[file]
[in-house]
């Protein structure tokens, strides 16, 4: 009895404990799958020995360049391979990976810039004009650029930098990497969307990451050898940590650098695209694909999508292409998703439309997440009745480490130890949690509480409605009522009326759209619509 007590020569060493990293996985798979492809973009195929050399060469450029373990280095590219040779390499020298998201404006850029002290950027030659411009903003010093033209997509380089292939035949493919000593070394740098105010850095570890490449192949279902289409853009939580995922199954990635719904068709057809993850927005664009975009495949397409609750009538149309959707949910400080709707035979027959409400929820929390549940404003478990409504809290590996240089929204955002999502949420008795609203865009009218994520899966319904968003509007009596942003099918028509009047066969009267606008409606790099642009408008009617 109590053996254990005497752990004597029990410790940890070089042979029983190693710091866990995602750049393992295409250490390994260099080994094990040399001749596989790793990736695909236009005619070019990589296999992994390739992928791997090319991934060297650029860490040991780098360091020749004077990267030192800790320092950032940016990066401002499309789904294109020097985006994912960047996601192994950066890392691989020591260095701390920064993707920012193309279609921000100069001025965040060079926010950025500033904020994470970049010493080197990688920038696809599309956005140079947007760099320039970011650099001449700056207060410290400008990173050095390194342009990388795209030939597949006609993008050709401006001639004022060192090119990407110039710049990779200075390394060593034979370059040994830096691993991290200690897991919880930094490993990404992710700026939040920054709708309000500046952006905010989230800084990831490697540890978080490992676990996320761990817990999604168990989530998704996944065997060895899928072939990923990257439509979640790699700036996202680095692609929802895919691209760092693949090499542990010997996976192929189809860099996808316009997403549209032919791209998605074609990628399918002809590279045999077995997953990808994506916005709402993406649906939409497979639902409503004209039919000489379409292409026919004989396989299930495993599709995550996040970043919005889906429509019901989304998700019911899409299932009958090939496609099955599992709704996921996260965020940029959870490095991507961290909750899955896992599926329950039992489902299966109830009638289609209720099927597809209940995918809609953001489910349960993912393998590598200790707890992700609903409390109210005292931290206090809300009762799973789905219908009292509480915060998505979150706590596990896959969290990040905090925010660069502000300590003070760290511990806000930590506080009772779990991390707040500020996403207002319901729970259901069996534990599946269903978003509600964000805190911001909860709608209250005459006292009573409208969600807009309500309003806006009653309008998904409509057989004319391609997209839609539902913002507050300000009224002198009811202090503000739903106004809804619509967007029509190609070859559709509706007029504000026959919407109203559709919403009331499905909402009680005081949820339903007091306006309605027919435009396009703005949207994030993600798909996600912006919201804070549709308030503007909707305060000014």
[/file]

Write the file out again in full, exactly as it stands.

[in-house]
């Protein structure tokens, strides 16, 4: 009895404990799958020995360049391979990976810039004009650029930098990497969307990451050898940590650098695209694909999508292409998703439309997440009745480490130890949690509480409605009522009326759209619509 007590020569060493990293996985798979492809973009195929050399060469450029373990280095590219040779390499020298998201404006850029002290950027030659411009903003010093033209997509380089292939035949493919000593070394740098105010850095570890490449192949279902289409853009939580995922199954990635719904068709057809993850927005664009975009495949397409609750009538149309959707949910400080709707035979027959409400929820929390549940404003478990409504809290590996240089929204955002999502949420008795609203865009009218994520899966319904968003509007009596942003099918028509009047066969009267606008409606790099642009408008009617 109590053996254990005497752990004597029990410790940890070089042979029983190693710091866990995602750049393992295409250490390994260099080994094990040399001749596989790793990736695909236009005619070019990589296999992994390739992928791997090319991934060297650029860490040991780098360091020749004077990267030192800790320092950032940016990066401002499309789904294109020097985006994912960047996601192994950066890392691989020591260095701390920064993707920012193309279609921000100069001025965040060079926010950025500033904020994470970049010493080197990688920038696809599309956005140079947007760099320039970011650099001449700056207060410290400008990173050095390194342009990388795209030939597949006609993008050709401006001639004022060192090119990407110039710049990779200075390394060593034979370059040994830096691993991290200690897991919880930094490993990404992710700026939040920054709708309000500046952006905010989230800084990831490697540890978080490992676990996320761990817990999604168990989530998704996944065997060895899928072939990923990257439509979640790699700036996202680095692609929802895919691209760092693949090499542990010997996976192929189809860099996808316009997403549209032919791209998605074609990628399918002809590279045999077995997953990808994506916005709402993406649906939409497979639902409503004209039919000489379409292409026919004989396989299930495993599709995550996040970043919005889906429509019901989304998700019911899409299932009958090939496609099955599992709704996921996260965020940029959870490095991507961290909750899955896992599926329950039992489902299966109830009638289609209720099927597809209940995918809609953001489910349960993912393998590598200790707890992700609903409390109210005292931290206090809300009762799973789905219908009292509480915060998505979150706590596990896959969290990040905090925010660069502000300590003070760290511990806000930590506080009772779990991390707040500020996403207002319901729970259901069996534990599946269903978003509600964000805190911001909860709608209250005459006292009573409208969600807009309500309003806006009653309008998904409509057989004319391609997209839609539902913002507050300000009224002198009811202090503000739903106004809804619509967007029509190609070859559709509706007029504000026959919407109203559709919403009331499905909402009680005081949820339903007091306006309605027919435009396009703005949207994030993600798909996600912006919201804070549709308030503007909707305060000014």